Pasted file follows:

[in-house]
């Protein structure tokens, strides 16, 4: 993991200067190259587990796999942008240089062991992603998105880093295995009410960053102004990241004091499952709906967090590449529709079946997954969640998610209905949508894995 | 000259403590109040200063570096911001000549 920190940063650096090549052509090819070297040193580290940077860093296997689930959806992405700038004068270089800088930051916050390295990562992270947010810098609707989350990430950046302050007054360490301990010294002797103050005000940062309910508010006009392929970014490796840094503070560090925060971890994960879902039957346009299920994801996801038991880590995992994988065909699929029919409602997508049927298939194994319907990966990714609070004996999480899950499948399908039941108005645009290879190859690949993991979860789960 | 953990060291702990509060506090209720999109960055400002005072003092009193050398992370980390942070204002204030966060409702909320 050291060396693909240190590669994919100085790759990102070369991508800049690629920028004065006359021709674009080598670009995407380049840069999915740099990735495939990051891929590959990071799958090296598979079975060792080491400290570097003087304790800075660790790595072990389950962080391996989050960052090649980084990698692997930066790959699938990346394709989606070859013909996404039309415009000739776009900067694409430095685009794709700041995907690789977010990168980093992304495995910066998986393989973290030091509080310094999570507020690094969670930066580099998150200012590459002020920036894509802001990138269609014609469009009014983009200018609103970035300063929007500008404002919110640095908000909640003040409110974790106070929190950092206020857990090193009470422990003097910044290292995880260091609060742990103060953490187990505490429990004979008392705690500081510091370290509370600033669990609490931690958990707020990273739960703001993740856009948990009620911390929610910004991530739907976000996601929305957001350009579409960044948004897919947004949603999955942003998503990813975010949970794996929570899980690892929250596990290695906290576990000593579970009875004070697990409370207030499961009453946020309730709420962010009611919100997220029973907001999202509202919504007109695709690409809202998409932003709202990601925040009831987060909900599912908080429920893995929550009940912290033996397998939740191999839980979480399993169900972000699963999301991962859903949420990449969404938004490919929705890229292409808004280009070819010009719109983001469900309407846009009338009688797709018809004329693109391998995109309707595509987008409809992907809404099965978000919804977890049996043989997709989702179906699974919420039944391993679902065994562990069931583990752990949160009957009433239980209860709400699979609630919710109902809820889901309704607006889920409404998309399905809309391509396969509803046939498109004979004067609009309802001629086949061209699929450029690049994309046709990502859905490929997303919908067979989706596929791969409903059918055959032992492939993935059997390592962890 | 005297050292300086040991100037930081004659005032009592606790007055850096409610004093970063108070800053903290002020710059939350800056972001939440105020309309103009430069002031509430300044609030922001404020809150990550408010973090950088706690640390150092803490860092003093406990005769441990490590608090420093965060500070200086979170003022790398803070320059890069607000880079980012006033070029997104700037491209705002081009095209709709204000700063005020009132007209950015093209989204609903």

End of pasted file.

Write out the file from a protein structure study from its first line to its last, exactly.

[in-house]
């Protein structure tokens, strides 16, 4: 993991200067190259587990796999942008240089062991992603998105880093295995009410960053102004990241004091499952709906967090590449529709079946997954969640998610209905949508894995 | 000259403590109040200063570096911001000549 920190940063650096090549052509090819070297040193580290940077860093296997689930959806992405700038004068270089800088930051916050390295990562992270947010810098609707989350990430950046302050007054360490301990010294002797103050005000940062309910508010006009392929970014490796840094503070560090925060971890994960879902039957346009299920994801996801038991880590995992994988065909699929029919409602997508049927298939194994319907990966990714609070004996999480899950499948399908039941108005645009290879190859690949993991979860789960 | 953990060291702990509060506090209720999109960055400002005072003092009193050398992370980390942070204002204030966060409702909320 050291060396693909240190590669994919100085790759990102070369991508800049690629920028004065006359021709674009080598670009995407380049840069999915740099990735495939990051891929590959990071799958090296598979079975060792080491400290570097003087304790800075660790790595072990389950962080391996989050960052090649980084990698692997930066790959699938990346394709989606070859013909996404039309415009000739776009900067694409430095685009794709700041995907690789977010990168980093992304495995910066998986393989973290030091509080310094999570507020690094969670930066580099998150200012590459002020920036894509802001990138269609014609469009009014983009200018609103970035300063929007500008404002919110640095908000909640003040409110974790106070929190950092206020857990090193009470422990003097910044290292995880260091609060742990103060953490187990505490429990004979008392705690500081510091370290509370600033669990609490931690958990707020990273739960703001993740856009948990009620911390929610910004991530739907976000996601929305957001350009579409960044948004897919947004949603999955942003998503990813975010949970794996929570899980690892929250596990290695906290576990000593579970009875004070697990409370207030499961009453946020309730709420962010009611919100997220029973907001999202509202919504007109695709690409809202998409932003709202990601925040009831987060909900599912908080429920893995929550009940912290033996397998939740191999839980979480399993169900972000699963999301991962859903949420990449969404938004490919929705890229292409808004280009070819010009719109983001469900309407846009009338009688797709018809004329693109391998995109309707595509987008409809992907809404099965978000919804977890049996043989997709989702179906699974919420039944391993679902065994562990069931583990752990949160009957009433239980209860709400699979609630919710109902809820889901309704607006889920409404998309399905809309391509396969509803046939498109004979004067609009309802001629086949061209699929450029690049994309046709990502859905490929997303919908067979989706596929791969409903059918055959032992492939993935059997390592962890 | 005297050292300086040991100037930081004659005032009592606790007055850096409610004093970063108070800053903290002020710059939350800056972001939440105020309309103009430069002031509430300044609030922001404020809150990550408010973090950088706690640390150092803490860092003093406990005769441990490590608090420093965060500070200086979170003022790398803070320059890069607000880079980012006033070029997104700037491209705002081009095209709709204000700063005020009132007209950015093209989204609903």